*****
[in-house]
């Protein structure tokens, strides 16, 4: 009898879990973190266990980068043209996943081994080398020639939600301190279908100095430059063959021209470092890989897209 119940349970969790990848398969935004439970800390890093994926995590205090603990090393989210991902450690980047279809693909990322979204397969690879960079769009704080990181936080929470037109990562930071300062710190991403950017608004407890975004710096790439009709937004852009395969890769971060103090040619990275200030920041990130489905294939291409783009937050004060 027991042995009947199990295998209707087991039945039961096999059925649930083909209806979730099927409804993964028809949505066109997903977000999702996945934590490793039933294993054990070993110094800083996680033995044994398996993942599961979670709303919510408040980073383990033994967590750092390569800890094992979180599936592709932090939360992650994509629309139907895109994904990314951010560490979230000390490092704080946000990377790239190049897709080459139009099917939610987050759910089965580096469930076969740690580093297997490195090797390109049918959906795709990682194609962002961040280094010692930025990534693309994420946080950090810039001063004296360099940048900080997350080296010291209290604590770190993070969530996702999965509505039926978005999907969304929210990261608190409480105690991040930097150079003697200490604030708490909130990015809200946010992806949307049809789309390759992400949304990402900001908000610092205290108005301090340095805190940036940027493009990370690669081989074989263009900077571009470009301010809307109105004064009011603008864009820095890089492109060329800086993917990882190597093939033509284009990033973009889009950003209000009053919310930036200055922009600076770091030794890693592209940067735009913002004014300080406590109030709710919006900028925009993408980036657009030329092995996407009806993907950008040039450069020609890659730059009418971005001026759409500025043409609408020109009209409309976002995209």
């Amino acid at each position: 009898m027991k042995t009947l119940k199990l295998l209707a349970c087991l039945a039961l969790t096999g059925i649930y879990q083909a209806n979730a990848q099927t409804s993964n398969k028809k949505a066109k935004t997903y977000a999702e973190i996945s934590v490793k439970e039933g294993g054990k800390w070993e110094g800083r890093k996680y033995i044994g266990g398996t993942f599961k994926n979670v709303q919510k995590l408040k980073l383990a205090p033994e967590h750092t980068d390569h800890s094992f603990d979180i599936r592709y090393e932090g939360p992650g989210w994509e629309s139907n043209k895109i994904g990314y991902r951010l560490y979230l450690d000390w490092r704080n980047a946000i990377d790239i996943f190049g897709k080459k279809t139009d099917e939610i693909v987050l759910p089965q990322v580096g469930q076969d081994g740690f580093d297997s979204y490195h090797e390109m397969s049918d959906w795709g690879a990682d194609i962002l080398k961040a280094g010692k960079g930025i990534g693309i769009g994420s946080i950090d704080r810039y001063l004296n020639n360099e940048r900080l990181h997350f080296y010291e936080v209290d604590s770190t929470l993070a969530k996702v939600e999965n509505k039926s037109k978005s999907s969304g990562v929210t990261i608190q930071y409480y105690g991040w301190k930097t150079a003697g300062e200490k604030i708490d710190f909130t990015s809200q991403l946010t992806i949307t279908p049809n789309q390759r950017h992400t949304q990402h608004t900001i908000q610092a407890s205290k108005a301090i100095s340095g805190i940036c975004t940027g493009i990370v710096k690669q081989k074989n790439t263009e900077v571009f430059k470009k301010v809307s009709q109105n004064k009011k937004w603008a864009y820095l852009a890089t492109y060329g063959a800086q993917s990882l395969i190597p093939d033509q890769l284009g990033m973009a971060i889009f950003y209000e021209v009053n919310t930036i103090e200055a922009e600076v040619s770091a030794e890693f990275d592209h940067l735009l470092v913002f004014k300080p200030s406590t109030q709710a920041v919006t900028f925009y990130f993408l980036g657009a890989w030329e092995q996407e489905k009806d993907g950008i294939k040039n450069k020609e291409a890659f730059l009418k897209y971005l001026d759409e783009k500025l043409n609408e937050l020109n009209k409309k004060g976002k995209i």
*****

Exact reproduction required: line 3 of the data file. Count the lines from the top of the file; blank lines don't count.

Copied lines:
């Amino acid at each position: 009898m027991k042995t009947l119940k199990l295998l209707a349970c087991l039945a039961l969790t096999g059925i649930y879990q083909a209806n979730a990848q099927t409804s993964n398969k028809k949505a066109k935004t997903y977000a999702e973190i996945s934590v490793k439970e039933g294993g054990k800390w070993e110094g800083r890093k996680y033995i044994g266990g398996t993942f599961k994926n979670v709303q919510k995590l408040k980073l383990a205090p033994e967590h750092t980068d390569h800890s094992f603990d979180i599936r592709y090393e932090g939360p992650g989210w994509e629309s139907n043209k895109i994904g990314y991902r951010l560490y979230l450690d000390w490092r704080n980047a946000i990377d790239i996943f190049g897709k080459k279809t139009d099917e939610i693909v987050l759910p089965q990322v580096g469930q076969d081994g740690f580093d297997s979204y490195h090797e390109m397969s049918d959906w795709g690879a990682d194609i962002l080398k961040a280094g010692k960079g930025i990534g693309i769009g994420s946080i950090d704080r810039y001063l004296n020639n360099e940048r900080l990181h997350f080296y010291e936080v209290d604590s770190t929470l993070a969530k996702v939600e999965n509505k039926s037109k978005s999907s969304g990562v929210t990261i608190q930071y409480y105690g991040w301190k930097t150079a003697g300062e200490k604030i708490d710190f909130t990015s809200q991403l946010t992806i949307t279908p049809n789309q390759r950017h992400t949304q990402h608004t900001i908000q610092a407890s205290k108005a301090i100095s340095g805190i940036c975004t940027g493009i990370v710096k690669q081989k074989n790439t263009e900077v571009f430059k470009k301010v809307s009709q109105n004064k009011k937004w603008a864009y820095l852009a890089t492109y060329g063959a800086q993917s990882l395969i190597p093939d033509q890769l284009g990033m973009a971060i889009f950003y209000e021209v009053n919310t930036i103090e200055a922009e600076v040619s770091a030794e890693f990275d592209h940067l735009l470092v913002f004014k300080p200030s406590t109030q709710a920041v919006t900028f925009y990130f993408l980036g657009a890989w030329e092995q996407e489905k009806d993907g950008i294939k040039n450069k020609e291409a890659f730059l009418k897209y971005l001026d759409e783009k500025l043409n609408e937050l020109n009209k409309k004060g976002k995209i």